Aperture is one of the three pillars of photography, the others being shutter speed and ISO. It is simply a hole which allows light into the camera. Aperture is measured by the f/stop.
In photography, aperture controls two aspects which are depth of field and exposure.
Depth of field affects how blurry the background is:
If a lower f/stop is used (e.g. f2.8), the depth of field is shallower, resulting in a blurrier background. A shallow depth of field is perfect for portraits where you want a subject to stand out. By blurring out the background, distracting details in the background are minimised.
If a higher f/stop is used (e.g. f8), the depth of field is deeper, resulting in a sharper background. This is ideal for landscape photos where you want sharp details in both the foreground and background. Also ideal for large group photos where there are two or more rows of people and you want everyone’s face to be clearly visible.
Below is an an image with a lower f/stop of 2.8. Notice how the detail of the plant is blurry. To the right is an image with a higher f/stop of 13. Notice how the detail of the plant is sharper.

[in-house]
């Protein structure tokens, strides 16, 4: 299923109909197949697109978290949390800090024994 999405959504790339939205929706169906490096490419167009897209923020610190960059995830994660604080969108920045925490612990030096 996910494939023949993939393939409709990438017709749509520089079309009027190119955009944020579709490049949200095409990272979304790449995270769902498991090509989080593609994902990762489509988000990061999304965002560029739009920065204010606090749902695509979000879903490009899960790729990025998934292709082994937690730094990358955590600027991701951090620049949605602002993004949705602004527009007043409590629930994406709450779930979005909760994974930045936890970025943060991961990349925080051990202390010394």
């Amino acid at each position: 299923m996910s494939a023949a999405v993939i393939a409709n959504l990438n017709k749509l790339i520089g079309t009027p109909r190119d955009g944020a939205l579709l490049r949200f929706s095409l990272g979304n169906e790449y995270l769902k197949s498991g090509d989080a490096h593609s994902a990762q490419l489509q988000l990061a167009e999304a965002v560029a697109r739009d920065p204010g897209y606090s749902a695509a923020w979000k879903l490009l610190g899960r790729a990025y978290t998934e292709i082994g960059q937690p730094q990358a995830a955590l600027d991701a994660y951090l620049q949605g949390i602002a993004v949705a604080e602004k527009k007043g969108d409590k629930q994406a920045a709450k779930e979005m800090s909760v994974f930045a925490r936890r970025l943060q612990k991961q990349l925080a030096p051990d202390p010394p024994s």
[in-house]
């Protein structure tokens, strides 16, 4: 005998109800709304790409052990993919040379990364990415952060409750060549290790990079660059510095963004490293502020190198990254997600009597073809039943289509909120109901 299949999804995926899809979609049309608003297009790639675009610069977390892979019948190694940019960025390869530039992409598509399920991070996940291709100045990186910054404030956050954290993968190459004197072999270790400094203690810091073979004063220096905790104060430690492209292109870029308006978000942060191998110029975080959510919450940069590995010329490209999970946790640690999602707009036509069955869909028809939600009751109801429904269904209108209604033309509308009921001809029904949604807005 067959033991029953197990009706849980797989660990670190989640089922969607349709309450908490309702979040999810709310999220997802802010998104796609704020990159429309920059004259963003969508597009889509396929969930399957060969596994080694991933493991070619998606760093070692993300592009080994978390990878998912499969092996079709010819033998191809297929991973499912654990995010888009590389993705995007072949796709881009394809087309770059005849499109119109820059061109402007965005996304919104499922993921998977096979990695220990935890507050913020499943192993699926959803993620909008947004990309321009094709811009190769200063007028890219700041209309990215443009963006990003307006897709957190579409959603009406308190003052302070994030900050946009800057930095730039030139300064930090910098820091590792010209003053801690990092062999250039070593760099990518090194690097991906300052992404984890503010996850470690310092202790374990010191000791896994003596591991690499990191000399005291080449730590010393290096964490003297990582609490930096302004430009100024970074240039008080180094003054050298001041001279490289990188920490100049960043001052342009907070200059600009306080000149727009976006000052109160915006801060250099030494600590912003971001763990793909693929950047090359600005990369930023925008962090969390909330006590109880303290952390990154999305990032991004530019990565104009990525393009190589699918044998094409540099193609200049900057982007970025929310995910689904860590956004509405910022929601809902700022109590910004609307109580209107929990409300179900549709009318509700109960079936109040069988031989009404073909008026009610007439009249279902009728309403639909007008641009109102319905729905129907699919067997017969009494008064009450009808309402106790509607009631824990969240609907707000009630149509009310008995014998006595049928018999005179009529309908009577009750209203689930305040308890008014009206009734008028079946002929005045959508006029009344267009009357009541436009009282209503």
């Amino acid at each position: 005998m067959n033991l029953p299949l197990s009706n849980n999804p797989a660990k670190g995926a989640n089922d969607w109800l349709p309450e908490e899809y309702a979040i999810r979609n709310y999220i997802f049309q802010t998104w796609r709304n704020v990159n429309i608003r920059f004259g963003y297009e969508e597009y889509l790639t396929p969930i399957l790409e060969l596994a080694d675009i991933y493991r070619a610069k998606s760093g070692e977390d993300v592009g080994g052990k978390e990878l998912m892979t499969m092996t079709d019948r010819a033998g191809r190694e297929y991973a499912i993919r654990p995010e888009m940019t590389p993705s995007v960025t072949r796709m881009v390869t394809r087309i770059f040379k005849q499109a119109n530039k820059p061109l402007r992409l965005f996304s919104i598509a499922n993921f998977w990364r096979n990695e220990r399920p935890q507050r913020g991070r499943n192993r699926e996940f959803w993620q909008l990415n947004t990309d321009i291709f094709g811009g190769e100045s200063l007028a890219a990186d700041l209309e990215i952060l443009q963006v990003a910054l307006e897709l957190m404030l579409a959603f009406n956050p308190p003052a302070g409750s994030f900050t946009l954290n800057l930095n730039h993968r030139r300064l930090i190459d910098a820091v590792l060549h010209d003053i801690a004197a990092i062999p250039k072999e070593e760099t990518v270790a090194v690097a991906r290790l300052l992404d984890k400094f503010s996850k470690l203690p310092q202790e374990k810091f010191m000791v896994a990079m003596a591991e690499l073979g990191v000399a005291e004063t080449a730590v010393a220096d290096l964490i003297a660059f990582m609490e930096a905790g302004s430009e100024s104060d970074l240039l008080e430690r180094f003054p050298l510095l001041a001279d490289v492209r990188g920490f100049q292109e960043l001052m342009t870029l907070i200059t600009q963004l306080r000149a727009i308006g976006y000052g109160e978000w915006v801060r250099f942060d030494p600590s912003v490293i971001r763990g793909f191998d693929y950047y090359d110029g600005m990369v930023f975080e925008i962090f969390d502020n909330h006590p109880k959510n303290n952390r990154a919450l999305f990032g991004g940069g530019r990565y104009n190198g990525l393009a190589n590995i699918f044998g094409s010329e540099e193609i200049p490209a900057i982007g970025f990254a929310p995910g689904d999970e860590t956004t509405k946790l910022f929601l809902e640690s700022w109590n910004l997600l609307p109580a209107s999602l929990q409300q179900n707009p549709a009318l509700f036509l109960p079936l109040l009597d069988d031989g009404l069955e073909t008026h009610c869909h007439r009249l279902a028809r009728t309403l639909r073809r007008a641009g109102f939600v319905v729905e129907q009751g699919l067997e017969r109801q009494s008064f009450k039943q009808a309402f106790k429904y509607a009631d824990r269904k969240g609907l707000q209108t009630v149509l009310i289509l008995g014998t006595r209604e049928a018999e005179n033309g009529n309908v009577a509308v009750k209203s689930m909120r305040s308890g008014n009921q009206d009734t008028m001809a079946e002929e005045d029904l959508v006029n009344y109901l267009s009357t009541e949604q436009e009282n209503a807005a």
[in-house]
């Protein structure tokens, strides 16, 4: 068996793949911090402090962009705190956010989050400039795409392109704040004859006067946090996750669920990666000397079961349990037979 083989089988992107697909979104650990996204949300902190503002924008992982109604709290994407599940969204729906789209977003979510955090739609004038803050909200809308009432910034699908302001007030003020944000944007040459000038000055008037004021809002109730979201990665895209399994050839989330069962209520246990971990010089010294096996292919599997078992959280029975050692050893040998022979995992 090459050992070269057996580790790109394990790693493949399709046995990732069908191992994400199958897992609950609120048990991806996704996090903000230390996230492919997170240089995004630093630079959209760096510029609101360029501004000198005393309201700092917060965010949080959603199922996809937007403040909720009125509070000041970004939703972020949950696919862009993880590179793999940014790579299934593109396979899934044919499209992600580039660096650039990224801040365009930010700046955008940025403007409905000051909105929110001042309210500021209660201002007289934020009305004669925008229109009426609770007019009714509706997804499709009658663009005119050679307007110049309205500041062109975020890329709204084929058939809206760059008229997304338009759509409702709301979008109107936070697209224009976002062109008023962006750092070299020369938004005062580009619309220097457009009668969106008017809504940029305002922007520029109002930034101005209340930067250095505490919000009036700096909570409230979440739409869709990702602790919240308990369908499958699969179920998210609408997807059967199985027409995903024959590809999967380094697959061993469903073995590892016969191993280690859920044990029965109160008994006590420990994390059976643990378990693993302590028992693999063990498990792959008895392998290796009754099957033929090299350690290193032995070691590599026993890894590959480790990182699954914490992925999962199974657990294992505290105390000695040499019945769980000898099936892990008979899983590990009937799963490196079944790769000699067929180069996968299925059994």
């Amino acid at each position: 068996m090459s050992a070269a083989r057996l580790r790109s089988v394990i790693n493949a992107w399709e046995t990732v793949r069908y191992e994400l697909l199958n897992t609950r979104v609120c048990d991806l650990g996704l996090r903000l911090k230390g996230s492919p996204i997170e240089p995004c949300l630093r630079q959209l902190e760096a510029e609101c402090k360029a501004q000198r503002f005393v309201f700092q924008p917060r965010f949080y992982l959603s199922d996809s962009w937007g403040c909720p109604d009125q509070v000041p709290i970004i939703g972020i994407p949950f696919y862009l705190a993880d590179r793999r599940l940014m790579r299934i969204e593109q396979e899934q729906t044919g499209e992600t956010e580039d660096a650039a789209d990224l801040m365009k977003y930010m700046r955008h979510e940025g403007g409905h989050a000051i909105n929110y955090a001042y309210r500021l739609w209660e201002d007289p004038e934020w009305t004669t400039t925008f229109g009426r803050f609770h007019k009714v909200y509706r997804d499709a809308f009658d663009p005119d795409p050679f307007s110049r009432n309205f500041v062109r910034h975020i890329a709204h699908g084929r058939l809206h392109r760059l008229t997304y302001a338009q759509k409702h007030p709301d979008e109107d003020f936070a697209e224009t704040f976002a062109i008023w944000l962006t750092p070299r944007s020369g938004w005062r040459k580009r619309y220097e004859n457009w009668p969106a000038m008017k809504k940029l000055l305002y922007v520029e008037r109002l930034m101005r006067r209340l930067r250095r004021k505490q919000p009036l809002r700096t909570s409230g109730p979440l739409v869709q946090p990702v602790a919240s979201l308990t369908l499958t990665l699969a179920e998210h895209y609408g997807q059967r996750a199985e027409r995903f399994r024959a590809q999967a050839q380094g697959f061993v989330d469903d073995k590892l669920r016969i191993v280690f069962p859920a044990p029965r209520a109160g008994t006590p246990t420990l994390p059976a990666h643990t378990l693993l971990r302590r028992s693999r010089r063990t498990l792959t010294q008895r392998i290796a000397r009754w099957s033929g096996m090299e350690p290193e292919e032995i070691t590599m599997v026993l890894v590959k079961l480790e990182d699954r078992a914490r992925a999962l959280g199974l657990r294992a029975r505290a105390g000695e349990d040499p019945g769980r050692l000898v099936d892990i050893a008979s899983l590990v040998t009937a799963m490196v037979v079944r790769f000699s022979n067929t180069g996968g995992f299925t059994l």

Exposure determines how bright or dark a photograph is;
If a lower f/stop is used (such as f/2.8), the image will be brighter. This happens because the aperture is wider, resulting in more light entering the camera.
If a higher f/stop is used (such as f/13), the image will be darker. This happens because the aperture is smaller, resulting in less light entering the camera.
Below, you can see how the exposure changes when only the aperture is changed.
Have a go! Whip out your DSLR and put it on full manual mode (including ISO). Experiment by changing only the aperture and seeing how it impacts the depth of field and exposure.
If you want to solely change the depth of field, try shooting in Aperture value mode (likely marked on your DSLR’s dial by ‘Av’ on Canon and Pentax cameras, while by ‘A’ on Nikon and Olympus cameras). In this mode, the camera will automatically set the exposure level by compensating in accordance to which f/stop you use.
I hope this tip on Aperture will help you get more creative with your photography.